MassDevelopment

U.S. Sen. Markey pledges help for City Hall; talks economic development, opioid crisis during visit

August 20, 2015 : Taunton Gazette, by Marc Larocque


TAUNTON — U.S. Sen. Ed Markey, D-Mass, visited Taunton on Thursday to discuss economic development, restoring the arson-damaged City Hall and responding to the opioid epidemic that has claimed so many lives in the community.

Markey met with Mayor Thomas Hoye and visited the historic Taunton City Hall on Summer Street, the currently operating City Hall at the Maxham School and the Myles Standish Industrial Park.

Markey expressed amazement at the ongoing development at the industrial park, as the former Dever State School campus is being demolished and built over with a proposed life sciences park on 32 acres of developable land. The development of Dever Drive is expected to be completed by next June, MassDevelopment officials said.

The senator said he was impressed that 1.6 million square feet of new private-sector commercial development will be added to the Taunton industrial park as a result of the ongoing expansion.

“That would be like adding two Prudential buildings to Taunton’s tax base,” said Markey, joined by Hoye and other local representatives. “And it’s all going to happen in just a very brief period of time. It’s very exciting. But it took federal transportation money, economic development money, state transportation money, state development money and a very visionary city … to get this to this point.”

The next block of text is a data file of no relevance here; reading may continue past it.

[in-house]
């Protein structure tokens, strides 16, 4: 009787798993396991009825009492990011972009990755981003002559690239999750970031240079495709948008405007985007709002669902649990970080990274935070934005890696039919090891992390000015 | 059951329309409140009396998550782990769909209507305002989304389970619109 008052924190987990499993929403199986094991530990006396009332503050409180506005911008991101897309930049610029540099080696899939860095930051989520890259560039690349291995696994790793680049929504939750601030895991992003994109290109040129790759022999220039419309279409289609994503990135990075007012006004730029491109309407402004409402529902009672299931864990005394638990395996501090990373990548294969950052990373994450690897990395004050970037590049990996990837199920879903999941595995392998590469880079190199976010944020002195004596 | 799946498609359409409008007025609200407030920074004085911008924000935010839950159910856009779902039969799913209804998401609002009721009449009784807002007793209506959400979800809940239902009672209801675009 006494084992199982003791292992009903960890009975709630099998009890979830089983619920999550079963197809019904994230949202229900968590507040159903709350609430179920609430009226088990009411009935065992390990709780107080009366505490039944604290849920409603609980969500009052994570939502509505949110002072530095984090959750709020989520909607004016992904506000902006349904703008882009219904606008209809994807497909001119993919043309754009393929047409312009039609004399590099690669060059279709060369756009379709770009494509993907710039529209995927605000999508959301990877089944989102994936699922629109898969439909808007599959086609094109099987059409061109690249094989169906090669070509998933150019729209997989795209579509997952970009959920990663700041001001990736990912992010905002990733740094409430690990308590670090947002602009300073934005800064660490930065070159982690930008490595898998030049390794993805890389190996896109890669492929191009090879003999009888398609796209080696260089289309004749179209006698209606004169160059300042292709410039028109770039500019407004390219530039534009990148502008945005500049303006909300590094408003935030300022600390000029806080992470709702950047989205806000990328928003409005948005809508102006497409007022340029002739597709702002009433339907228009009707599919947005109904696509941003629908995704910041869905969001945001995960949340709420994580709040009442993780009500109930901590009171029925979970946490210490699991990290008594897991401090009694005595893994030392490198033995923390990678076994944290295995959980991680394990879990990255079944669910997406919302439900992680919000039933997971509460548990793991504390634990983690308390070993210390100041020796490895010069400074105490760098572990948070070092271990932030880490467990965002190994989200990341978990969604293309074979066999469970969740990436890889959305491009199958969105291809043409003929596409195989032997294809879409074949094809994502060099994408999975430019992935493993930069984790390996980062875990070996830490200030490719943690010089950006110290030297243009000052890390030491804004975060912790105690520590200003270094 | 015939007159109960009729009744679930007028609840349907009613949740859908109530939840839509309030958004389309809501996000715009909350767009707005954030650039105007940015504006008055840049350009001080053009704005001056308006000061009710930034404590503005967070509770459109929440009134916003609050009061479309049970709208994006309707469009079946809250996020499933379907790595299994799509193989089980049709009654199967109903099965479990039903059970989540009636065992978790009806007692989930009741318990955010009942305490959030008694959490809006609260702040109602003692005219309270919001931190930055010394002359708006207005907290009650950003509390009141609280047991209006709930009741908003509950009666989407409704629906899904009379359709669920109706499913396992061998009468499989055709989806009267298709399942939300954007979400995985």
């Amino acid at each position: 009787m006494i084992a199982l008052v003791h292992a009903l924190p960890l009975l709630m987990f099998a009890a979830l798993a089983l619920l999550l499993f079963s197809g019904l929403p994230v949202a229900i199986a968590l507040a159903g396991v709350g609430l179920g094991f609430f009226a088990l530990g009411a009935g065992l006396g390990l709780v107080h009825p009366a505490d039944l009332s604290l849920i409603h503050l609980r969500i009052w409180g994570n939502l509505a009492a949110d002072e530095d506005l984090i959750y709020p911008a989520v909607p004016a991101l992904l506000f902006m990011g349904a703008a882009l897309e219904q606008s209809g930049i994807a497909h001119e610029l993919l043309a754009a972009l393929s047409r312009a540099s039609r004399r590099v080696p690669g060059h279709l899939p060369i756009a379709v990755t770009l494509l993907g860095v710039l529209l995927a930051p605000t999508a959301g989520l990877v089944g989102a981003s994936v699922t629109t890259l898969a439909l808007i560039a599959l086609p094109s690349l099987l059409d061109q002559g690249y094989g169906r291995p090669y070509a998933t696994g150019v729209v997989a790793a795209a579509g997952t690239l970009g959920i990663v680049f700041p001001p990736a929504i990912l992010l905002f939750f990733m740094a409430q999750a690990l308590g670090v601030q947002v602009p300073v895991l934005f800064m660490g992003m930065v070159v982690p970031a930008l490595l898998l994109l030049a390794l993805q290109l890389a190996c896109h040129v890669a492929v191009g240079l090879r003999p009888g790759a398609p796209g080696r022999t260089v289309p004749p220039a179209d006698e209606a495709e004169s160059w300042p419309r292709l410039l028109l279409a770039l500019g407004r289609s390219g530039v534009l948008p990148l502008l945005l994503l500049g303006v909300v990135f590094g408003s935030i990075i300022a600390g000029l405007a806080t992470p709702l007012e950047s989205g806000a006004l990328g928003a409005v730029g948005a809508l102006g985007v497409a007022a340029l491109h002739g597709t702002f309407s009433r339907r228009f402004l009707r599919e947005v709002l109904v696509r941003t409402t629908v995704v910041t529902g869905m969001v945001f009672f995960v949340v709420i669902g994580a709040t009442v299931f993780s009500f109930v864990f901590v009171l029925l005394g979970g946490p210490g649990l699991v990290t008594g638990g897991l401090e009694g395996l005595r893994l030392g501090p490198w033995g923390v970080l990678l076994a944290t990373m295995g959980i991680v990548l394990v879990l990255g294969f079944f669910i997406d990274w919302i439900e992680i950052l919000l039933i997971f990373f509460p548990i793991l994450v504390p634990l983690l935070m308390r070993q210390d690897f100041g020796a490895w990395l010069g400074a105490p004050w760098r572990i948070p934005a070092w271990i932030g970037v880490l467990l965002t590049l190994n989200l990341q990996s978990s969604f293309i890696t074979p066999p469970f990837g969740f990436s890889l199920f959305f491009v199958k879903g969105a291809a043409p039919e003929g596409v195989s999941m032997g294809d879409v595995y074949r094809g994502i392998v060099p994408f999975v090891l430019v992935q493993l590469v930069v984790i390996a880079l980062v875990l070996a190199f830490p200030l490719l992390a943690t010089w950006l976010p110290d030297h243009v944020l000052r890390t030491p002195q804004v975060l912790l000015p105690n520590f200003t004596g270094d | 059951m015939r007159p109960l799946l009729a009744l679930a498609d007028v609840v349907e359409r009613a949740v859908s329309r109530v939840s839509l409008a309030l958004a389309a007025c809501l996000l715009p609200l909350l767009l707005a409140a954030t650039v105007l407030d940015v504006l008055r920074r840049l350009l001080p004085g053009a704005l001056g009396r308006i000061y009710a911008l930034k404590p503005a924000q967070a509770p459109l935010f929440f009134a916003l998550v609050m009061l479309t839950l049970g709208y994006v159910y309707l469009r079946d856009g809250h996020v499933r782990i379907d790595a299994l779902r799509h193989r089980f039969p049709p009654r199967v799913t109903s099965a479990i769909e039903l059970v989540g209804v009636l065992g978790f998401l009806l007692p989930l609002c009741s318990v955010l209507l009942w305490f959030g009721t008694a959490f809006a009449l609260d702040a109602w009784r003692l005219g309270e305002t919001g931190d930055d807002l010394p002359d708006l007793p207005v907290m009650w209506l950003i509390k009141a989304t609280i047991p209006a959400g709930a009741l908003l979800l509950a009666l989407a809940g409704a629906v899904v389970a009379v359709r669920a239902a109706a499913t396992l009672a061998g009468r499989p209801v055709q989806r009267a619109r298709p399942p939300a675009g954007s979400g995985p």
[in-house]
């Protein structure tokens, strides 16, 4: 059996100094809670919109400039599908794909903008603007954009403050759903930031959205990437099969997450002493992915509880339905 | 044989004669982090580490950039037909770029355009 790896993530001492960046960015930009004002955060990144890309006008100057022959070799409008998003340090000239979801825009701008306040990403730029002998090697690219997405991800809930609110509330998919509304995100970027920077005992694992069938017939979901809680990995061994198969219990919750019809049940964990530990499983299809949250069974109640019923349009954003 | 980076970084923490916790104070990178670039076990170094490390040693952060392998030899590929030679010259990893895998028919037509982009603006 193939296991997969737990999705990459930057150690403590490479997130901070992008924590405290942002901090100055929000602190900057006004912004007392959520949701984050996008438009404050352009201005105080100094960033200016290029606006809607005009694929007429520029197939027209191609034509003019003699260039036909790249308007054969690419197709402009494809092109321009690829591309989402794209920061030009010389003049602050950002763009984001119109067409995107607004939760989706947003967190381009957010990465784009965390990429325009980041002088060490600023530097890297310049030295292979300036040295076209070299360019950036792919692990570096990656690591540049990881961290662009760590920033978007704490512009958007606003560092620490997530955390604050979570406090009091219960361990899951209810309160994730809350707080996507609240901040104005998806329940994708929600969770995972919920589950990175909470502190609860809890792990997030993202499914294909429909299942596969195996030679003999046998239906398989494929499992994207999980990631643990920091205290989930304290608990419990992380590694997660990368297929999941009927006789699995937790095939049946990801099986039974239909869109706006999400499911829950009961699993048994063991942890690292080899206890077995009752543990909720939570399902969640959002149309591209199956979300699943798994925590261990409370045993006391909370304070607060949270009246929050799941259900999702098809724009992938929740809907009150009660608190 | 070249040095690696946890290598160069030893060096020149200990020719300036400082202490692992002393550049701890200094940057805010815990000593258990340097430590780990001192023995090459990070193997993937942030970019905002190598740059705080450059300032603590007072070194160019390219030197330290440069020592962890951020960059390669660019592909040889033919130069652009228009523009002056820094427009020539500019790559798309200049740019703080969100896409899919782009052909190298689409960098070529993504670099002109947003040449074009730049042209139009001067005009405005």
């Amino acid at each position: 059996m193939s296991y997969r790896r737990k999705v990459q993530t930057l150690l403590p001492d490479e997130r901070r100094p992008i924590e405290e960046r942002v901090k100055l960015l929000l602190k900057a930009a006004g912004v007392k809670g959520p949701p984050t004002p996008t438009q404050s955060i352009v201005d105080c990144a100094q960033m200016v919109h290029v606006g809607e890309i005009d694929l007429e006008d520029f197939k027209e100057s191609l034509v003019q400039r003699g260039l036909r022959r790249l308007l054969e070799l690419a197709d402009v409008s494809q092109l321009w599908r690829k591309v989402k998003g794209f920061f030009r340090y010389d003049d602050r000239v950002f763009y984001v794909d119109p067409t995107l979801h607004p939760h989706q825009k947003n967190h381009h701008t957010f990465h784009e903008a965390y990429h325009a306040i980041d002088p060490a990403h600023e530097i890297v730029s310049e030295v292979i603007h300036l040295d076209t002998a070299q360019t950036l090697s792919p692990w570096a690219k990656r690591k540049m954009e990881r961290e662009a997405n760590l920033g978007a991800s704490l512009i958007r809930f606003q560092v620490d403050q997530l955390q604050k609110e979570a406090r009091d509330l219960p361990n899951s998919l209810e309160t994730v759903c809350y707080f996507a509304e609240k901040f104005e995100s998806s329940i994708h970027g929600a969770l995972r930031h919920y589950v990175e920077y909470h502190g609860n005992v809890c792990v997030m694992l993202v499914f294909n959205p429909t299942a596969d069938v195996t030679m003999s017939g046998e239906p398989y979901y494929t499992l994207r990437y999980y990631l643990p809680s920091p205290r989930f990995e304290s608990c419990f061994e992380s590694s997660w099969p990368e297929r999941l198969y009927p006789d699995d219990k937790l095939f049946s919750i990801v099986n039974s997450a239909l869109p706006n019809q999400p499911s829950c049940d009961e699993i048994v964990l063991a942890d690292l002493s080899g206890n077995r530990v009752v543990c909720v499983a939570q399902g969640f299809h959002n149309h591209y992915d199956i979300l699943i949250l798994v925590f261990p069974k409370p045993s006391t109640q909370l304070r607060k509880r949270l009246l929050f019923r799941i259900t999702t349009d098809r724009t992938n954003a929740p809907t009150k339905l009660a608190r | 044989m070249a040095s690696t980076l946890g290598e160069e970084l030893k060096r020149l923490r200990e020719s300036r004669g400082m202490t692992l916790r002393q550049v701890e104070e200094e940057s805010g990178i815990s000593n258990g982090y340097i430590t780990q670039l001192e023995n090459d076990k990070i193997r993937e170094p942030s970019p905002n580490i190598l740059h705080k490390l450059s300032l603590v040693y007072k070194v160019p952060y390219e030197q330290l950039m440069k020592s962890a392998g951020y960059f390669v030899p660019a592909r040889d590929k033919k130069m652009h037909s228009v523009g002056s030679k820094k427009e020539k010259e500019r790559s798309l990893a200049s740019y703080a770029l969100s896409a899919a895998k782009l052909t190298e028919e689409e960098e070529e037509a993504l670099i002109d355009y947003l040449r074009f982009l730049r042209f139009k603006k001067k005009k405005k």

Markey stood on Colton Road, overlooking the shell of the new Martignetti liquor distribution facility that is being built at a rapid pace since breaking ground this summer. The company, lured to Taunton through a tax increment financing agreement that will save it $5.1 million over 20 years, is set to complete the 680,000-square-foot facility next July.

“It’s just exciting here,” Markey said.

Marty Jones, president and CEO of MassDevelopment, told Markey that matching federal and state funds were critical to pay for road construction for the new stages of development at the Myles Standish Industrial Park. Mike Mitchell, MassDevelopment vice president of planning and development, said that other than the 32 new acres that are being developed, there is only one 4-acre site currently available in the industrial park due to high demand.

“Everything else is sold out,” Mitchell said.

The new phase of development of Myles Standish Industrial Park will also feature a Life Sciences Training and Education Center, said state Sen. Marc Pacheco, D-Taunton, a proponent of the park who worked to get the proposed $5 million facility included in the 2008 life sciences bond bill, according to a representative from his office. The training center would go in the place of the old Dever main office building, Mitchell said.

Markey called the development project a “perfect example” of a public-private partnership, including federal, state and local government.

Also during his visit, Markey said he hopes to offer federal assistance to Taunton to restore the historic City Hall building, which was damaged in a 2010 arson fire and has been out of commission since. One of Markey’s aides suggested that U.S. Economic Development Agency may be able to provide assistance for technology associated with the building.